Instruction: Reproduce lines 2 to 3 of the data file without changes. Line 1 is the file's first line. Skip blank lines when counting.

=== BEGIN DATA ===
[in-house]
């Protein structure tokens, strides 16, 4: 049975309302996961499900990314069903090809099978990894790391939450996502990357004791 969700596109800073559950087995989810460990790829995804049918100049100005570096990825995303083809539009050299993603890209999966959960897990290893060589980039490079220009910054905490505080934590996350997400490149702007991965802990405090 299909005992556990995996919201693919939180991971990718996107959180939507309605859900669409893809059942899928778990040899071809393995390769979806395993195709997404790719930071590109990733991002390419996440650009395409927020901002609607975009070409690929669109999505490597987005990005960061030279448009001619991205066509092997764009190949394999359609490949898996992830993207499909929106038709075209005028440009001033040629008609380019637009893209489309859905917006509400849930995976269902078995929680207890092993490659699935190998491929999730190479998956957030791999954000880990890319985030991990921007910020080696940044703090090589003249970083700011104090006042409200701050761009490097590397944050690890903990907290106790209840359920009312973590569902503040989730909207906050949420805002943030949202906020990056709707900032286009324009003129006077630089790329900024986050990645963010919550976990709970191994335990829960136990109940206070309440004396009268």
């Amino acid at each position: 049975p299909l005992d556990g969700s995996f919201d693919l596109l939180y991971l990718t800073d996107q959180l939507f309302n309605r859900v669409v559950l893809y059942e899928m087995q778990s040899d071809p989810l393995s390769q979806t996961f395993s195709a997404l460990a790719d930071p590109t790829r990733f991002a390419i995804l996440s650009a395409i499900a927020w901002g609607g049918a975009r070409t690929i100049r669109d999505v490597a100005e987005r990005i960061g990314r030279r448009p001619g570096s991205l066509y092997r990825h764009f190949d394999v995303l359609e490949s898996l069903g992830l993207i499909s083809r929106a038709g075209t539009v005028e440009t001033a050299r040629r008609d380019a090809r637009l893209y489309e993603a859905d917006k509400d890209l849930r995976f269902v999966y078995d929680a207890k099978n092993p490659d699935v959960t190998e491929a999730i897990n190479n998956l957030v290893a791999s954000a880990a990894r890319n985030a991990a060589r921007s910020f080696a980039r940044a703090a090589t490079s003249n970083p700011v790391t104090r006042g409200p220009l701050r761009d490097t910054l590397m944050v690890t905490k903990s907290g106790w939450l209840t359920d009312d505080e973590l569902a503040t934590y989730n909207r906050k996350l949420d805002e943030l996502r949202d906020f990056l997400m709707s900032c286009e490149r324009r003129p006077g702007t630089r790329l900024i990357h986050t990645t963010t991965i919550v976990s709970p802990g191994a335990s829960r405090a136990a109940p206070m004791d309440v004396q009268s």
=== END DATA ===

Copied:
């Protein structure tokens, strides 16, 4: 049975309302996961499900990314069903090809099978990894790391939450996502990357004791 969700596109800073559950087995989810460990790829995804049918100049100005570096990825995303083809539009050299993603890209999966959960897990290893060589980039490079220009910054905490505080934590996350997400490149702007991965802990405090 299909005992556990995996919201693919939180991971990718996107959180939507309605859900669409893809059942899928778990040899071809393995390769979806395993195709997404790719930071590109990733991002390419996440650009395409927020901002609607975009070409690929669109999505490597987005990005960061030279448009001619991205066509092997764009190949394999359609490949898996992830993207499909929106038709075209005028440009001033040629008609380019637009893209489309859905917006509400849930995976269902078995929680207890092993490659699935190998491929999730190479998956957030791999954000880990890319985030991990921007910020080696940044703090090589003249970083700011104090006042409200701050761009490097590397944050690890903990907290106790209840359920009312973590569902503040989730909207906050949420805002943030949202906020990056709707900032286009324009003129006077630089790329900024986050990645963010919550976990709970191994335990829960136990109940206070309440004396009268």
């Amino acid at each position: 049975p299909l005992d556990g969700s995996f919201d693919l596109l939180y991971l990718t800073d996107q959180l939507f309302n309605r859900v669409v559950l893809y059942e899928m087995q778990s040899d071809p989810l393995s390769q979806t996961f395993s195709a997404l460990a790719d930071p590109t790829r990733f991002a390419i995804l996440s650009a395409i499900a927020w901002g609607g049918a975009r070409t690929i100049r669109d999505v490597a100005e987005r990005i960061g990314r030279r448009p001619g570096s991205l066509y092997r990825h764009f190949d394999v995303l359609e490949s898996l069903g992830l993207i499909s083809r929106a038709g075209t539009v005028e440009t001033a050299r040629r008609d380019a090809r637009l893209y489309e993603a859905d917006k509400d890209l849930r995976f269902v999966y078995d929680a207890k099978n092993p490659d699935v959960t190998e491929a999730i897990n190479n998956l957030v290893a791999s954000a880990a990894r890319n985030a991990a060589r921007s910020f080696a980039r940044a703090a090589t490079s003249n970083p700011v790391t104090r006042g409200p220009l701050r761009d490097t910054l590397m944050v690890t905490k903990s907290g106790w939450l209840t359920d009312d505080e973590l569902a503040t934590y989730n909207r906050k996350l949420d805002e943030l996502r949202d906020f990056l997400m709707s900032c286009e490149r324009r003129p006077g702007t630089r790329l900024i990357h986050t990645t963010t991965i919550v976990s709970p802990g191994a335990s829960r405090a136990a109940p206070m004791d309440v004396q009268s």